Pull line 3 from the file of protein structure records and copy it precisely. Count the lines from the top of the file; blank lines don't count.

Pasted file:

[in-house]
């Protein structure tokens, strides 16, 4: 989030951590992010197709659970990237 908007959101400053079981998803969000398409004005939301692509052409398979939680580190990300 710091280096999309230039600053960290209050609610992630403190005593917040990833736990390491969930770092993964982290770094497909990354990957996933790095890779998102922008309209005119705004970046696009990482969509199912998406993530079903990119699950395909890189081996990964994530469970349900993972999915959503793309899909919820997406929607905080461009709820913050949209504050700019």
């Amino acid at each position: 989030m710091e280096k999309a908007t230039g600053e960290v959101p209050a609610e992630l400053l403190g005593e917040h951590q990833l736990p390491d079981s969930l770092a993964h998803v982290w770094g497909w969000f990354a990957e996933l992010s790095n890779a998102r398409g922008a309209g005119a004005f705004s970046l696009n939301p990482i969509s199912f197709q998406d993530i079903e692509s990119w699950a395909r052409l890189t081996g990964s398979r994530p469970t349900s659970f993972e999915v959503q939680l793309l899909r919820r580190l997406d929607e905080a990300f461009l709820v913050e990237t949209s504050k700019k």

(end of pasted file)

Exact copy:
């Amino acid at each position: 989030m710091e280096k999309a908007t230039g600053e960290v959101p209050a609610e992630l400053l403190g005593e917040h951590q990833l736990p390491d079981s969930l770092a993964h998803v982290w770094g497909w969000f990354a990957e996933l992010s790095n890779a998102r398409g922008a309209g005119a004005f705004s970046l696009n939301p990482i969509s199912f197709q998406d993530i079903e692509s990119w699950a395909r052409l890189t081996g990964s398979r994530p469970t349900s659970f993972e999915v959503q939680l793309l899909r919820r580190l997406d929607e905080a990300f461009l709820v913050e990237t949209s504050k700019k």